Deep in a chewing tobacco spit-encrusted, whiskey-scented shack in the swamp, there's a broke down old white dude sweating over an equally weathered acoustic guitar. He has the guttural growl of a bullfrog. He sings dirty blues with the conviction of a mother superior, before wailing out a half century-old bluegrass hymn about "getting right" and giving up the sinning. The word "gristled" was conceived to define this guy.
Well, not exactly.
The truth is, Scott H. Biram's music might lead you to conjure such an image, listening to songs with titles like "18 Wheeler Fever" and "Still Drunk, Still Crazy, Still Blue." He plays bluegrass and blues, mostly fast and mean. The sound quality of his recordings is best described as raw, at times abrasive. He sings with a hard Texas accent—he's from the Hill Country near Austin—and it's tough to tell sometimes if Biram's literally amped-up acoustic music ("I tour [solo] with more equipment than a four-piece band," he says) is a joke or not. Listeners could be forgiven for wondering: Is this guy honoring traditional music, or mocking it?
Biram sides squarely with the former. He says that most of the time, audiences are already familiar with him. Though not always.
"It's not like Bob Dylan at the Newport Folk Festival," Biram jokes, referring to the infamous 1965 show where Dylan went electric. "Although I did have a guy in France one time say, 'Zis is not de blues!'"
He adds, "I tell audiences, 'I hope you're having a good time tonight, because I already have your money!'"
While he projects a persona of a cheap beer-guzzling trash talker on albums such as Dirty Old One-Man Band, Biram in conversation is soft spoken, literate and self-reflective. His accent is less perceptible. He speaks as easily about his education (he studied art at Southwest Texas State University) as he does about his love of Steely Dan and his 1956 Gibson hollow-body electric guitar. Biram is, in other words, the kind of dirty old one-man band you could take home to meet mama.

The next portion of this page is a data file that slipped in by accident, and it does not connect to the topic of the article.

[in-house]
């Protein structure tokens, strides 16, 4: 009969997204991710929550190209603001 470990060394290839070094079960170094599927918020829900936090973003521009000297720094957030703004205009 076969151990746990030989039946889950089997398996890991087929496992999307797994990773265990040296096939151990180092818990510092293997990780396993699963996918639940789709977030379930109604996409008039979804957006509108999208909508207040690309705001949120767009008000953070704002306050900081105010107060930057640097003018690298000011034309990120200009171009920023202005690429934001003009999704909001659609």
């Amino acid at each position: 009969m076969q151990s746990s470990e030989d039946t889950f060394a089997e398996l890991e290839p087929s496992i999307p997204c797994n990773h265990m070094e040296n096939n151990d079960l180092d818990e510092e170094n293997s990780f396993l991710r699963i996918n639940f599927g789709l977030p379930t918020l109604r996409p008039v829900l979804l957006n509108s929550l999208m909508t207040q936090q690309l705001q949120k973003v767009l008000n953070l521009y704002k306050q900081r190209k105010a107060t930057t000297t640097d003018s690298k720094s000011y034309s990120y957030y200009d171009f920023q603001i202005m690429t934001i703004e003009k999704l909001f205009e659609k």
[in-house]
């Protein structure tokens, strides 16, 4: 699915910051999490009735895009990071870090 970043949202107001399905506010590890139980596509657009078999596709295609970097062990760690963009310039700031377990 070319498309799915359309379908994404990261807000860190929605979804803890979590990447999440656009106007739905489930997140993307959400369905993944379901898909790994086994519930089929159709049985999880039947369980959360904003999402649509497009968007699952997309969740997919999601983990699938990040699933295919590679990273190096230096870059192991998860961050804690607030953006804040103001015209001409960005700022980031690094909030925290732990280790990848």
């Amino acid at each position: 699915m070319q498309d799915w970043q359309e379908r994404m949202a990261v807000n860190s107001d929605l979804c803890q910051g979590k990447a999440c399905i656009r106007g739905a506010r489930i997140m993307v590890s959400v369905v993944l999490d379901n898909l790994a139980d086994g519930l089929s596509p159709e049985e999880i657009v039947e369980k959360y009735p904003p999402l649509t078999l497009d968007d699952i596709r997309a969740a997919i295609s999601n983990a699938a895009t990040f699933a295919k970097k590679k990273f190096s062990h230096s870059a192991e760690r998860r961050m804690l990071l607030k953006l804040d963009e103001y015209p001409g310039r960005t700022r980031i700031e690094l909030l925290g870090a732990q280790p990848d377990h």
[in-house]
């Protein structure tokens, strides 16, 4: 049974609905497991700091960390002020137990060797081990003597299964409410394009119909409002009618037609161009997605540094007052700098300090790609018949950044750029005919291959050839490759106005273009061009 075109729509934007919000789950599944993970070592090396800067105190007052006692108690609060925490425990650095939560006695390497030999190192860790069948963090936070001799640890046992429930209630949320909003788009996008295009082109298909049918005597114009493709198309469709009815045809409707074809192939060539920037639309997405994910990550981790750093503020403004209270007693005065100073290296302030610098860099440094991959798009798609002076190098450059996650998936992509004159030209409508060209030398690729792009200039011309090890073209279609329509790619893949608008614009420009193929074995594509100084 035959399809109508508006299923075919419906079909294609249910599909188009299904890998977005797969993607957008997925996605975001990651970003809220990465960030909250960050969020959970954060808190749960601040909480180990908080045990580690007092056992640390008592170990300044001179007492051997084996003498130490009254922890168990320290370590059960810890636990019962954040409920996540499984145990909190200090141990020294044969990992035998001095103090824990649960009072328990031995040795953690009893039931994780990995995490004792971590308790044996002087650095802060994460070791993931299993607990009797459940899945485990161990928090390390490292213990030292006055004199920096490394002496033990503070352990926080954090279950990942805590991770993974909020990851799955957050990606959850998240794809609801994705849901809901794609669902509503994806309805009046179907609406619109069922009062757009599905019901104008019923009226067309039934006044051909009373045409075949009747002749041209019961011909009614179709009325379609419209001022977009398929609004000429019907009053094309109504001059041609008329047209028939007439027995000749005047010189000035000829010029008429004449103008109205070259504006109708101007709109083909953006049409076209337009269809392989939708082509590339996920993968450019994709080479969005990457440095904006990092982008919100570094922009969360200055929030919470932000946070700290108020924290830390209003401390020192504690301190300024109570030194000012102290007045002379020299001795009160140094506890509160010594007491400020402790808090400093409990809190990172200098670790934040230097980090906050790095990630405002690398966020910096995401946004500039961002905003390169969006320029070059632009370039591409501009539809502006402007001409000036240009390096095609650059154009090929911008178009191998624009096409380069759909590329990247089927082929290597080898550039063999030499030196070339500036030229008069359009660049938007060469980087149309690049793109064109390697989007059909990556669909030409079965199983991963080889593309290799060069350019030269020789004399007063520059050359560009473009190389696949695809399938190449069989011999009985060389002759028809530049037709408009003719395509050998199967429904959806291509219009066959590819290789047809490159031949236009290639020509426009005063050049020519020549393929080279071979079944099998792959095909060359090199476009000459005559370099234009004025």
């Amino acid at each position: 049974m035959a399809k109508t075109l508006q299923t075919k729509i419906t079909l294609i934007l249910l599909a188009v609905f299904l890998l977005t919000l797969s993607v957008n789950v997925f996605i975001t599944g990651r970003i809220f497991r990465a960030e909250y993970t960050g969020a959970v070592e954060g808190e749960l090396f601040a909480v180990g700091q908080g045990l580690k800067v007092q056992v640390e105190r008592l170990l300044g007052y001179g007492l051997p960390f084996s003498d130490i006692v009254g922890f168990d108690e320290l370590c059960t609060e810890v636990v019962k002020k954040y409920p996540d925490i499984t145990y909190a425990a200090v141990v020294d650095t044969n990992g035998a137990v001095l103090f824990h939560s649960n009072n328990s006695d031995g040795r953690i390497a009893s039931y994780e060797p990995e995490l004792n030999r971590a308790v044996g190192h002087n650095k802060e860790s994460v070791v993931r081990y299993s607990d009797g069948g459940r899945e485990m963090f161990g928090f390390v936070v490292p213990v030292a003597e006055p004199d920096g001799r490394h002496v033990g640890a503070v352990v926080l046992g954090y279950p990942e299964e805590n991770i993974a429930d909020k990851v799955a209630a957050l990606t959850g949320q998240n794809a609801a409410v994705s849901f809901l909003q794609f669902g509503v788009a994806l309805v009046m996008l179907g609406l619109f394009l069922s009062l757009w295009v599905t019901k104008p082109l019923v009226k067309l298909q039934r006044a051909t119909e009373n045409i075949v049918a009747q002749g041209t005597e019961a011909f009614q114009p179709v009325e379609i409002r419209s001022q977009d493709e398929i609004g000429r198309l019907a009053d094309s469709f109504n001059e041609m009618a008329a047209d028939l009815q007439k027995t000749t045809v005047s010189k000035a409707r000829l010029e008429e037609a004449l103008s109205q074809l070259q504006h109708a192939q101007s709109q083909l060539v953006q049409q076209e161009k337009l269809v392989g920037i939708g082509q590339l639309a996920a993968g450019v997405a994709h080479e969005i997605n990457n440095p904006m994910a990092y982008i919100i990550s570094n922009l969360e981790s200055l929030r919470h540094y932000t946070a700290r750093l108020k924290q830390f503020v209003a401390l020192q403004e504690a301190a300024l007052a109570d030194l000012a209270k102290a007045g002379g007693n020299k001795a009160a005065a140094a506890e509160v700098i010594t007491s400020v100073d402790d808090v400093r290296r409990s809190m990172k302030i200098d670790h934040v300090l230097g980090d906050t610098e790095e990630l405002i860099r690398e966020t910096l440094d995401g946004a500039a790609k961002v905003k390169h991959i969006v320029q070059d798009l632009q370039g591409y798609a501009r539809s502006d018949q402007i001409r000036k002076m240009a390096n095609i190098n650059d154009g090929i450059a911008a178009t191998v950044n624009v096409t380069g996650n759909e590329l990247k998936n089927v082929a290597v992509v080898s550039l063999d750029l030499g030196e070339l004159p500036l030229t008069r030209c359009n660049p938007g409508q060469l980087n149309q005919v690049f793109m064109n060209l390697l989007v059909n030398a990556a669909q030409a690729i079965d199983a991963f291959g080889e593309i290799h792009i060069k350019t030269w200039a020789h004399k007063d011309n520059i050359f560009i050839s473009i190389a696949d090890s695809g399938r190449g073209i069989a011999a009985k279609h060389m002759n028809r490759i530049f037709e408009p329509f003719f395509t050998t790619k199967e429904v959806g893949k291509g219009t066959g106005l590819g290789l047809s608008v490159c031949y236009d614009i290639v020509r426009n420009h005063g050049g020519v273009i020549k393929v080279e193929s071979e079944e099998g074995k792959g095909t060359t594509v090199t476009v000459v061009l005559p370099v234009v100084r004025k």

Biram's off-kilter stage persona developed over years of trying to merge his diverse musical interests. The first concert he remembers was in the late 1970s or early '80s, seeing legendary folk singers Doc and Merle Watson. A few years later came his first rock concert—David Lee Roth and Poison. Move forward a couple years, and Biram became obsessed with iconic punk groups like Black Flag and the Dead Kennedys.
He held tight to those influences, playing in punk and bluegrass bands simultaneously after college, while working kitchen gigs in restaurants (he's been a full-time musician since 2001). When Biram's bands split up, he decided to start performing as a solo act. Problem was, Biram was not the kind of performer to sit with an acoustic guitar and serenade the clientele.
"If I was just sitting there with a guitar," he says, "that's not much of a show. I missed playing in rock clubs and I hated playing in coffee shops. So I realized I needed to step this up. I started stomping on the floor at these places with wood floors, and then I started stomping on the bottom of the mic stand and turned the bass up high on my voice so the bass expanded... I had this dream of having a wall of amps behind me and making myself a sort of 'presence.'"
That presence connected with audiences. Biram worked up his stage show to eventually include a battery of amplifiers. This alone—to say nothing of Biram's skills as a singer and songwriter—put him in a rarefied group of performers. He may be the only one of his kind.
"I like old hard rock and I wanted it to be a hard rock show," Biram says. "People are getting their money's worth more. It's a bigger production playing in a club... Unfortunately, that's how it seems to work."
Another benefit of Biram's mode of performing: He makes better money. Club gigs pay better than coffee shop performances, and Biram, who was used to splitting the profits of ticket sales with bandmates, found he could make similar club gigs pay as a solo artist.
Since 2000, Biram has consistently been releasing albums every year or two, initially by himself and, since 2005, on independent label Bloodshot (home to similar artists Devil in a Woodpile and Split Lip Rayfield). In 2002 came Preachin' and Hollerin'. In 2003, after nearly dying in a head-on collision with an 18 wheeler, he released his Rehabilitation Blues EP (with an album cover photo of Biram playing guitar in a hospital bed, naturally). His most recent album is 2009's Something Wrong/Lost Forever.
Currently Biram is working on the follow-up to that one. He notes that his recording contract stipulates he must release a new album every year and a half. And, while Biram refers to music as a job, he also relishes the experience of finishing a recording, seeing what folks think, and, he says, "When the records start selling, I know I'll be fine on funds for a while."
Scott H. Biram plays the Palace Wednesday, March 2, at 9 PM with Ralph White and Dodgy Mountain Men. $10.